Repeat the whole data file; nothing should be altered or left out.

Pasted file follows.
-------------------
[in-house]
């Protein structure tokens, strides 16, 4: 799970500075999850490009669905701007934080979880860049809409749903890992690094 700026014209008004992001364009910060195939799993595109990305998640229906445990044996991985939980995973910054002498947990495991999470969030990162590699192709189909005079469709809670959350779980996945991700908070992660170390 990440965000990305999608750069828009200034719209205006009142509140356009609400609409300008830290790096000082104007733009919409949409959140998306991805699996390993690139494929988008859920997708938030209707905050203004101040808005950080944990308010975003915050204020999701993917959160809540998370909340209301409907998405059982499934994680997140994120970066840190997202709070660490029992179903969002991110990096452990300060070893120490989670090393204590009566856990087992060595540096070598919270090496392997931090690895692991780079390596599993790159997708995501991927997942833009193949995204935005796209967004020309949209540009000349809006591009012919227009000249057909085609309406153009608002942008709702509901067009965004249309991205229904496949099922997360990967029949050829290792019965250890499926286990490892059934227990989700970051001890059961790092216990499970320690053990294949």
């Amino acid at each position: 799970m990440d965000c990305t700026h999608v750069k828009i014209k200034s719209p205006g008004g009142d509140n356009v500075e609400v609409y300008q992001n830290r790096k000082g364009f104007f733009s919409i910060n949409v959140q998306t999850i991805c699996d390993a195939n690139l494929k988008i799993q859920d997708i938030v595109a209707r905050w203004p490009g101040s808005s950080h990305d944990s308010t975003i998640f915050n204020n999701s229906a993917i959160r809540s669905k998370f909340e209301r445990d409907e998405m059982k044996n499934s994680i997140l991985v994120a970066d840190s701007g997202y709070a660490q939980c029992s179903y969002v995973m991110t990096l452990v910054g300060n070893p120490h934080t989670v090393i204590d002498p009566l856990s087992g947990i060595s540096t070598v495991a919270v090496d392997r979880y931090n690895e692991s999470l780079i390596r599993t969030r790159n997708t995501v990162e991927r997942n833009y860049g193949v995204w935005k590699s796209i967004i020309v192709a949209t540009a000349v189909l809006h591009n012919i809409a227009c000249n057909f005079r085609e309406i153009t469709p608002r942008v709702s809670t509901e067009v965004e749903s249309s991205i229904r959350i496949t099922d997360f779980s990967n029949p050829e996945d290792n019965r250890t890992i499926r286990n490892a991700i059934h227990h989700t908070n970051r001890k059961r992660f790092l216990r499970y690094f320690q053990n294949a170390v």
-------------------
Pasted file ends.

[in-house]
């Protein structure tokens, strides 16, 4: 799970500075999850490009669905701007934080979880860049809409749903890992690094 700026014209008004992001364009910060195939799993595109990305998640229906445990044996991985939980995973910054002498947990495991999470969030990162590699192709189909005079469709809670959350779980996945991700908070992660170390 990440965000990305999608750069828009200034719209205006009142509140356009609400609409300008830290790096000082104007733009919409949409959140998306991805699996390993690139494929988008859920997708938030209707905050203004101040808005950080944990308010975003915050204020999701993917959160809540998370909340209301409907998405059982499934994680997140994120970066840190997202709070660490029992179903969002991110990096452990300060070893120490989670090393204590009566856990087992060595540096070598919270090496392997931090690895692991780079390596599993790159997708995501991927997942833009193949995204935005796209967004020309949209540009000349809006591009012919227009000249057909085609309406153009608002942008709702509901067009965004249309991205229904496949099922997360990967029949050829290792019965250890499926286990490892059934227990989700970051001890059961790092216990499970320690053990294949």
């Amino acid at each position: 799970m990440d965000c990305t700026h999608v750069k828009i014209k200034s719209p205006g008004g009142d509140n356009v500075e609400v609409y300008q992001n830290r790096k000082g364009f104007f733009s919409i910060n949409v959140q998306t999850i991805c699996d390993a195939n690139l494929k988008i799993q859920d997708i938030v595109a209707r905050w203004p490009g101040s808005s950080h990305d944990s308010t975003i998640f915050n204020n999701s229906a993917i959160r809540s669905k998370f909340e209301r445990d409907e998405m059982k044996n499934s994680i997140l991985v994120a970066d840190s701007g997202y709070a660490q939980c029992s179903y969002v995973m991110t990096l452990v910054g300060n070893p120490h934080t989670v090393i204590d002498p009566l856990s087992g947990i060595s540096t070598v495991a919270v090496d392997r979880y931090n690895e692991s999470l780079i390596r599993t969030r790159n997708t995501v990162e991927r997942n833009y860049g193949v995204w935005k590699s796209i967004i020309v192709a949209t540009a000349v189909l809006h591009n012919i809409a227009c000249n057909f005079r085609e309406i153009t469709p608002r942008v709702s809670t509901e067009v965004e749903s249309s991205i229904r959350i496949t099922d997360f779980s990967n029949p050829e996945d290792n019965r250890t890992i499926r286990n490892a991700i059934h227990h989700t908070n970051r001890k059961r992660f790092l216990r499970y690094f320690q053990n294949a170390v």